Among the pine-scented groves of Ancient Olympia, along the marathon route traced by Phidippides and on the cycle course beneath the Acropolis, the 2004 Athens Olympics produced a stream of unforgettable vignettes.
In the afterglow from 16 days' competition staged under a flawless Mediterranean sky, it was easy to forget the chaos and confusion that had reigned before the Games returned to their spiritual home.
After a series of public warnings from the International Olympic Committee (IOC), Athens somehow met all its main construction deadlines and staged a Games as stylish as either the 1960 Rome or 1992 Barcelona Olympics.
The athletes, notably American swimmer Michael Phelps, rose to the occasion.
Phelps won six of the US team's table-topping 35 gold medals plus two bronzes. On the track Moroccan Hicham El Guerrouj atoned for the disappointments of the previous two Games and confirmed he is the finest middle-distance runner of his or probably any era with the first 1,500-5,000 double since Paavo Nurmi at the 1924 Paris Olympics.
Portents that the country which staged both the ancient Olympics and the first modern Games in 1896 would be celebrating rather than lamenting at year's end had come in the previous month.
Prior to the 2004 European soccer championship Greece had not won a single game at a major tournament. In Portugal they did not lose one, beating the home side 1-0 in the final after recording a 2-1 victory over the same opponents in the tournament's opening game.
Appropriately for an Olympic year it was individuals rather than teams who scaled the sporting heights, apart from the notable exception of the Boston Red Sox who beat the St Louis Cardinals 4-0 to win the city's first world series since Babe Ruth was sold to the hated New York Yankees in 1920.
Swiss Roger Federer completed probably the best year on the tennis circuit since Rod Laver's second Grand Slam in 1969 by winning three of the four major tournaments, exciting speculation that he could soon be the best of all time.
Federer, who travels the world without a coach, has no obvious weaknesses, as Briton Tim Henman ruefully acknowledged.
On the women's circuit, Russians won three of the four Grand Slam tournaments. Maria Sharapova, the youngest of the trio at 17, won Wimbledon in only her second year on the WTA tour.
Anastasia Myskina defeated Elena Dementieva to capture the French Open and Svetlana Kuznetsova won the US Open, with victory over the unfortunate Dementieva.
Vijay Singh, who once gave $10 lessons as a club professional in Borneo, became the first man to earn $10 million on the US golf tour. The well-built Fijian with an obsessive work ethic joined Byron Nelson, Ben Hogan, Sam Snead and Tiger Woods as the only players with nine victories in a year.
Singh ended Woods's five-year reign at the top of the rankings in September and secured his third career major at the US PGA at Whistling Straits.
The most popular victory of the year came in the US Masters where Phil Mickelson at last controlled his prodigious talent over all four rounds to win a major at the 47th time of asking.
Less happily Mickelson and Woods were twinned in a mutually disconsolate pairing at the Ryder Cup, where the United States went down 18-1/2 to 9-1/2 to Europe at Oakland Hills.
To nobody's surprise Michael Schumacher won his seventh Formula One world championship and Lance Armstrong succeeded where Jacques Anquetil, Bernard Hinault, Miguel Indurain and Eddy Merckx had failed by winning the Tour de France for a sixth time.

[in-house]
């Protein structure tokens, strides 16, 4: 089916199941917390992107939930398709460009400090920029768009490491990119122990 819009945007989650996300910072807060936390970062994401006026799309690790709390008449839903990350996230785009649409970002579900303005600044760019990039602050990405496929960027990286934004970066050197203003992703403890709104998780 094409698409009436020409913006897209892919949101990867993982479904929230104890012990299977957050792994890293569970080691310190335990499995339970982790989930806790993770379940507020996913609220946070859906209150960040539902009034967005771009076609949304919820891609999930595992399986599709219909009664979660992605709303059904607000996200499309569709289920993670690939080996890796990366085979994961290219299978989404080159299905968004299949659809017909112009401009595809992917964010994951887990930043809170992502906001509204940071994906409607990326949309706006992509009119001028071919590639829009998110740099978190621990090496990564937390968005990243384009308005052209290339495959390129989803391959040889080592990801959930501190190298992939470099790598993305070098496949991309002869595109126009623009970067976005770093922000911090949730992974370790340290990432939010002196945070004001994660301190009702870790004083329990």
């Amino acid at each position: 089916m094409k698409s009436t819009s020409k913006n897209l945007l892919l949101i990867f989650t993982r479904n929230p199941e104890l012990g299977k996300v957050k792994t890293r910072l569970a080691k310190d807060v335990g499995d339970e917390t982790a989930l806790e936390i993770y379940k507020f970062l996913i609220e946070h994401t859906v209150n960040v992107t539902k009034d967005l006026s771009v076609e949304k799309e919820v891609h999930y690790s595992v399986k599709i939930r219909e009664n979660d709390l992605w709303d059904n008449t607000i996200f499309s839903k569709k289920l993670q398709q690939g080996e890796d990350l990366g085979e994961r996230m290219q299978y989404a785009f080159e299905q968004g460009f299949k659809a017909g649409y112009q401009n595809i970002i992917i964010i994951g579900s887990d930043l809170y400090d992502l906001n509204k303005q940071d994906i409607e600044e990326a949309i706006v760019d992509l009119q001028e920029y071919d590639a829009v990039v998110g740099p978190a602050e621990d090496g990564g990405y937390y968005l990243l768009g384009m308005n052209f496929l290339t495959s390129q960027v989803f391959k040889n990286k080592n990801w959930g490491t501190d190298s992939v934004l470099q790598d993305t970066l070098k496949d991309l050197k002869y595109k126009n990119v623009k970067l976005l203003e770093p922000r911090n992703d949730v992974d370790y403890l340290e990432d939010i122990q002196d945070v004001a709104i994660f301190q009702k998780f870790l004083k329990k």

West Indies cricket captain Brian Lara, who struck a world record 375 against England in Antigua a decade ago, chose the same opponents at the same venue to become the first person to score 400 in a Test match.
Sri Lanka off spinner Muttiah Muralitharan, banned for a time from bowling a new delivery while the authorities debated whether it was legal or not, briefly held the world record for Test wickets before he was overtaken by Australia leg spinner Shane Warne.
In baseball, Barry Bonds scaled hit his 700th career home run. Only Ruth (714) and Hank Aaron (755) lie ahead of the San Francisco Giants slugger, who turned 40 in July.
But those suspicious of Bond's longevity and impressive physique were not surprised when he was named as one of several high-profile athletes involved in the federal investigation into the Bay Area Laboratory Co-operative (BALCO), believed to be manufacturing and distributing the previously undetectable steroid THG (tetrahydrogestrinone).
Bonds denied knowingly using steroids but, according to a US newspaper, told a grand jury he had used substances supplied by BALCO. His personal trainer Greg Anderson was one of four men indicted by the grand jury.
Double world sprint champion Kelli White and Olympic 4x400 relay gold medallist Alvin Harrison were banned after admitting taking THG as well as a host of other illegal drugs.
World 100 metres record holder Tim Montgomery was charged with serious doping violations as a result of the BALCO inquiry and the laboratory's head Victor Conte said he had supplied Montgomery's partner Marion Jones, the triple 2000 Sydney Olympics champion, with steroids.
The moribund heavyweight boxing arena was briefly revitalised after Briton Lennox Lewis announced he was retiring undefeated as World Boxing Council champion.
Ukrainian Vitali Klitschko stopped Corrie Sanders in the eighth round to avenge the South African's upset win over his brother Vladimir.
Vitali's first challenge was scheduled for December 11 against Britain's Danny Williams, who knocked out the former undisputed champion Mike Tyson in the fourth round in the biggest upset of the year.